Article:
A woman who was left concussed and seriously injured by a lime scooter said the speed of the driver “pummelled” her, turning her into “a human spear”.
Debra Christensen has read her victim impact statement at the sentencing of the rider, Mitchell McIntyre, at Auckland District Court today.
McIntyre has been found guilty of careless and inconsiderate vehicle operation after a judge-alone trial last month. He has been ordered to pay $4,000 in reparations.
He knocked over Debra Christensen as she exited a bus on Fanshawe St while heading to work on June 25, 2019.
“Clearly the speed pummelled me, turning me into a human spear, my feet not even touching the ground,” she read to the courtroom.
“Onlookers were shocked to the core.”
The now 65-year-old said she woke up face down on the road.
“We don’t look as we get off the bus, we are watching our step.
“I went back to sleep thinking I’ll let someone else take care of this.”
In reading his outcome earlier today, Judge Field said McIntyre’s standard of driving the scooter fell below that of a reasonable and prudent driver.
Both McIntyre and Christensen had to be mindful of their surroundings and modify their behaviour, he said.
The bus stop was on a footpath so Christensen defended her decision not to look left or right before stepping off, the court heard during the trial.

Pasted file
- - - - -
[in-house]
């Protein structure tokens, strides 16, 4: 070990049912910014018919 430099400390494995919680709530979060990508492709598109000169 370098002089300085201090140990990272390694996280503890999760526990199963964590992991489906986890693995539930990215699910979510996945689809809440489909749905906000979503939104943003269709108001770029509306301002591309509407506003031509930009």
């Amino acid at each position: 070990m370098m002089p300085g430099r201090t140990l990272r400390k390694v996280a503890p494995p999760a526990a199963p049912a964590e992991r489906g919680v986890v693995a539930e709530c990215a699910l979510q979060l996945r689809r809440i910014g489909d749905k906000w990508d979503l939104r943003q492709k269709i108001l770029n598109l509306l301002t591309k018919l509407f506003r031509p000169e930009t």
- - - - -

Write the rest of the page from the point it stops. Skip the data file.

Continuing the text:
Christensen said she was concussed, needed a brain scan, and had injuries to her cheek, chin, and hand.
CCTV footage shows the collision, and that Christensen was partially under the bus.
There is no record of the speed in which McIntyre was travelling, but footage shows it was faster than walking pace, Judge Field said.
“CCTV footage shows the defendant approaching on the scooter, becoming aware of complainant on the bus and attempting to swerve, unfortunately swerving towards the bus rather than away from it,” he said.
McIntyre apologised to Christensen at the time of the collision, the court heard.
Defence counsel Alistair Haskett said safety measures have since been provided with the scooters, and warnings for people signing on to apps on their mobile devices, but these were not present at the time.
During the trial, defence counsel Alistair Haskett said McIntyre epitomised broader problems which resulted from authorities making motorcars less attractive to people.
He said McIntyre was “something of a guinea pig” caught up in a bigger issue about a lack of guidance and facilities for scooter users.
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